The founder of Atari revolutionized the gaming industry with one of the most successful gaming companies ever. His son Brent Bushnell is also an entrepreneur, running a company called Two Bit Circus, a purveyor of novel out-of-home entertainment.
Silicon Valley might want to watch its back when it comes to the title of top innovation hub in the world. Recently the Mecca of Tech has faced more and more robust competition from other cities looking to follow in the giant footsteps of Apple, Google, and others.
The archetypal image of two guys in a garage cranking out a tech-based, soon to be VC-backed startup in Silicon Valley is one of the many myths of the entrepreneurship world that drive away a lot of potential entrepreneurs.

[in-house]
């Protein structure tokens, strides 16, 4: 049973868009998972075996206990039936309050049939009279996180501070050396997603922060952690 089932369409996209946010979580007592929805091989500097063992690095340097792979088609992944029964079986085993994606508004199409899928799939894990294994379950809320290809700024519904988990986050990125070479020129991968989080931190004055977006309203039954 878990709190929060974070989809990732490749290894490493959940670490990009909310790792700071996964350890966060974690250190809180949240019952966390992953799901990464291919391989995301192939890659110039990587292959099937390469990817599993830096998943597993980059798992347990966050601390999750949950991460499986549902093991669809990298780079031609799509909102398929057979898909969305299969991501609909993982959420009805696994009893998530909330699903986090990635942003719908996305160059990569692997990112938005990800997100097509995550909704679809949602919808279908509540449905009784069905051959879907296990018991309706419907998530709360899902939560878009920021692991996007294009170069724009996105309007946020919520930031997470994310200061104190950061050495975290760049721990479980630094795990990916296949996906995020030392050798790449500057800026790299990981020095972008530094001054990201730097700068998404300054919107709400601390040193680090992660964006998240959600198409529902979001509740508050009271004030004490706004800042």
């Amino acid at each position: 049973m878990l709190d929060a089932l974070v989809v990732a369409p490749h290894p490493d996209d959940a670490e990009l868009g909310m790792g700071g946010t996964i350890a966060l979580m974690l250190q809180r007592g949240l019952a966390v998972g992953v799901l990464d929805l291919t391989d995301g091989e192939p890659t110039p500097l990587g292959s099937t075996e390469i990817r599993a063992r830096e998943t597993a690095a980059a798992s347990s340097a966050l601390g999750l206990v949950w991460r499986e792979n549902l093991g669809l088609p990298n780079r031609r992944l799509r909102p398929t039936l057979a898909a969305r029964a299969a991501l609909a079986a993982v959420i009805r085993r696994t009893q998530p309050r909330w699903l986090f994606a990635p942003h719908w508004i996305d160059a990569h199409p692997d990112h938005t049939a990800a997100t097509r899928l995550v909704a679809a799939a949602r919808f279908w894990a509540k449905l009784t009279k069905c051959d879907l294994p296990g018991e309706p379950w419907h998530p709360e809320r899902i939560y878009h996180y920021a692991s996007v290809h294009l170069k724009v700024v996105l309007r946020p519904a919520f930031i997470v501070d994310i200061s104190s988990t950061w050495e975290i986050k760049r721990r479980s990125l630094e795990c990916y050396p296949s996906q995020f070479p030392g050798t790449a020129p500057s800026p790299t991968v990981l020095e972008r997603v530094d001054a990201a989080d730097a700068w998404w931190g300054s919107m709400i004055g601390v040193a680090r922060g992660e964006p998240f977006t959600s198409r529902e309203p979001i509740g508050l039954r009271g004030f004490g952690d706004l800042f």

Can governments do anything to make their people more innovative? And, if they cannot, are we saying that those middle-income countries who fail to climb the technological ladder are "trapped" forever?
The fact is, Silicon Valley has yet to come to terms with education. It's a massive, global market, but a notoriously complex one that is tricky to negotiate. A lot of what goes on in education is almost certainly not scalable.
Investors too often ask startup entrepreneurs what revenue will be in five years. Investors need to let the entrepreneurs know what they would like for revenue to be so entrepreneurs can plug that into their spreadsheets.
Compared with a few years back -- when credit markets froze, venture capitalists went on hiatus, and people's stock portfolios took a hit -- there are more funding options than ever for growing startups.